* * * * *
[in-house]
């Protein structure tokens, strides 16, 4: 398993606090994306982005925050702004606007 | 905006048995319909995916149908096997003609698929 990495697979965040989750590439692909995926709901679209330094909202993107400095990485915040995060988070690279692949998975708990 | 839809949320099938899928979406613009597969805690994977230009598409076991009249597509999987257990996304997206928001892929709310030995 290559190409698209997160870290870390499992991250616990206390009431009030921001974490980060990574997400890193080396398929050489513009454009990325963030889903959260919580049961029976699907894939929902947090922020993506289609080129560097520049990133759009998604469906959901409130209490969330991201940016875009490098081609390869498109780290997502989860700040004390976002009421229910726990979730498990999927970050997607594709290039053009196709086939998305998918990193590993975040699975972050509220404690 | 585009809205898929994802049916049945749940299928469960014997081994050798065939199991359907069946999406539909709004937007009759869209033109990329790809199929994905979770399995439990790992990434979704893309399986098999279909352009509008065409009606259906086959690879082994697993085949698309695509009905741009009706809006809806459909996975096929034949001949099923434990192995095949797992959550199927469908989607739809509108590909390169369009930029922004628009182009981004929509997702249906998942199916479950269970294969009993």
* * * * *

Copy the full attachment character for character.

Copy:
[in-house]
């Protein structure tokens, strides 16, 4: 398993606090994306982005925050702004606007 | 905006048995319909995916149908096997003609698929 990495697979965040989750590439692909995926709901679209330094909202993107400095990485915040995060988070690279692949998975708990 | 839809949320099938899928979406613009597969805690994977230009598409076991009249597509999987257990996304997206928001892929709310030995 290559190409698209997160870290870390499992991250616990206390009431009030921001974490980060990574997400890193080396398929050489513009454009990325963030889903959260919580049961029976699907894939929902947090922020993506289609080129560097520049990133759009998604469906959901409130209490969330991201940016875009490098081609390869498109780290997502989860700040004390976002009421229910726990979730498990999927970050997607594709290039053009196709086939998305998918990193590993975040699975972050509220404690 | 585009809205898929994802049916049945749940299928469960014997081994050798065939199991359907069946999406539909709004937007009759869209033109990329790809199929994905979770399995439990790992990434979704893309399986098999279909352009509008065409009606259906086959690879082994697993085949698309695509009905741009009706809006809806459909996975096929034949001949099923434990192995095949797992959550199927469908989607739809509108590909390169369009930029922004628009182009981004929509997702249906998942199916479950269970294969009993």